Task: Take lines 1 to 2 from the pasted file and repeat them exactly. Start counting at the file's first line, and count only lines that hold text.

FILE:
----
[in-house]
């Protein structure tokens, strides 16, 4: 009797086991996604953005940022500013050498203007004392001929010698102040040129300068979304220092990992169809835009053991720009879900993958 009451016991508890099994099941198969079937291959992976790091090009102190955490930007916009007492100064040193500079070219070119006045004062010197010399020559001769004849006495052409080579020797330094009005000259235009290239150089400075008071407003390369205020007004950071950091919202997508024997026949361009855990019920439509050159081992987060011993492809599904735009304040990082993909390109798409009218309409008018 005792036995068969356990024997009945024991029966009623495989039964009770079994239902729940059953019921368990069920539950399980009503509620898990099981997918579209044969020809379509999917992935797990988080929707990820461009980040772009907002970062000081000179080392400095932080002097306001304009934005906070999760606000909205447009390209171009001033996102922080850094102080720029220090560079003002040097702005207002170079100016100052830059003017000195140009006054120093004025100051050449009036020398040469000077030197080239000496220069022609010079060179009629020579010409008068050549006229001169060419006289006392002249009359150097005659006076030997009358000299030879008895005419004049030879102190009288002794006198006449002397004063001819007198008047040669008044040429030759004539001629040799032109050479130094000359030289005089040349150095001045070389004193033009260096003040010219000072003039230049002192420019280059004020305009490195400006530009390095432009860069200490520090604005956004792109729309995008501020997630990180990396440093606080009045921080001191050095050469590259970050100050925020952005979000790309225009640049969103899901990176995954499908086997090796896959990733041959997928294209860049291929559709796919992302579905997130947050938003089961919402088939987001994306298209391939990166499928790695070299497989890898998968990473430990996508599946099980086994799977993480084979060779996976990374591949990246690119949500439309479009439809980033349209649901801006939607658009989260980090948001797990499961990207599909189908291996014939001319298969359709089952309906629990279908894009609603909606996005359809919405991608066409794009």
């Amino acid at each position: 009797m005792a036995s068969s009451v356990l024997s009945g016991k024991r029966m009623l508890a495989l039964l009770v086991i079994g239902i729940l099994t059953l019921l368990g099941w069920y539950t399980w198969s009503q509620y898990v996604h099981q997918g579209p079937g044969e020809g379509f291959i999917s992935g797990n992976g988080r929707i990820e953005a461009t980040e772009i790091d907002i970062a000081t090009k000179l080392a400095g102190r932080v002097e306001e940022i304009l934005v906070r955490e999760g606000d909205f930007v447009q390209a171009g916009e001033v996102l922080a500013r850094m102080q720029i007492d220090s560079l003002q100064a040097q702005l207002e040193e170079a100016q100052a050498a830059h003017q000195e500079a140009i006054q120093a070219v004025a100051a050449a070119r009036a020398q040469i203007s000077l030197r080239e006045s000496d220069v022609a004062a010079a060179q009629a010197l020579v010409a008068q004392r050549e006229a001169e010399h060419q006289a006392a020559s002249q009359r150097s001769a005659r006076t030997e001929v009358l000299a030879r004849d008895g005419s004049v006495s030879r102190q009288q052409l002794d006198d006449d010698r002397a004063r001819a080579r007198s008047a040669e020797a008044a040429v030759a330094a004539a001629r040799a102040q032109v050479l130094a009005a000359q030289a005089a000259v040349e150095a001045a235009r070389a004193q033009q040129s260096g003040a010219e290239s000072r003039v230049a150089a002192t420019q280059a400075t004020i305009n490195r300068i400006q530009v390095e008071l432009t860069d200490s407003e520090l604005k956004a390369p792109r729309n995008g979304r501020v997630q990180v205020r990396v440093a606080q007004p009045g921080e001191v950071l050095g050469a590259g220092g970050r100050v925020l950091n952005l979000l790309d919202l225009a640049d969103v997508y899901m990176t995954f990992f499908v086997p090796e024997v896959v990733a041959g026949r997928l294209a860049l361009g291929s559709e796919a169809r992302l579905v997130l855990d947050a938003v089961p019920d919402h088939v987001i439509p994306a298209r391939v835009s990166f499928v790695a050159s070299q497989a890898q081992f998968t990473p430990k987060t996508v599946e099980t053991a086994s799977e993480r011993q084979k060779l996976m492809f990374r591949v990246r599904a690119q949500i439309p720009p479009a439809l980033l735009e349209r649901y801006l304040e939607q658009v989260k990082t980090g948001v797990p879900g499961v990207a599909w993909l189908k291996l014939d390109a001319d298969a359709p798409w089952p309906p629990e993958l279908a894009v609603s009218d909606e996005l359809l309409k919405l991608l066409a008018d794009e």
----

[in-house]
């Protein structure tokens, strides 16, 4: 009797086991996604953005940022500013050498203007004392001929010698102040040129300068979304220092990992169809835009053991720009879900993958 009451016991508890099994099941198969079937291959992976790091090009102190955490930007916009007492100064040193500079070219070119006045004062010197010399020559001769004849006495052409080579020797330094009005000259235009290239150089400075008071407003390369205020007004950071950091919202997508024997026949361009855990019920439509050159081992987060011993492809599904735009304040990082993909390109798409009218309409008018 005792036995068969356990024997009945024991029966009623495989039964009770079994239902729940059953019921368990069920539950399980009503509620898990099981997918579209044969020809379509999917992935797990988080929707990820461009980040772009907002970062000081000179080392400095932080002097306001304009934005906070999760606000909205447009390209171009001033996102922080850094102080720029220090560079003002040097702005207002170079100016100052830059003017000195140009006054120093004025100051050449009036020398040469000077030197080239000496220069022609010079060179009629020579010409008068050549006229001169060419006289006392002249009359150097005659006076030997009358000299030879008895005419004049030879102190009288002794006198006449002397004063001819007198008047040669008044040429030759004539001629040799032109050479130094000359030289005089040349150095001045070389004193033009260096003040010219000072003039230049002192420019280059004020305009490195400006530009390095432009860069200490520090604005956004792109729309995008501020997630990180990396440093606080009045921080001191050095050469590259970050100050925020952005979000790309225009640049969103899901990176995954499908086997090796896959990733041959997928294209860049291929559709796919992302579905997130947050938003089961919402088939987001994306298209391939990166499928790695070299497989890898998968990473430990996508599946099980086994799977993480084979060779996976990374591949990246690119949500439309479009439809980033349209649901801006939607658009989260980090948001797990499961990207599909189908291996014939001319298969359709089952309906629990279908894009609603909606996005359809919405991608066409794009």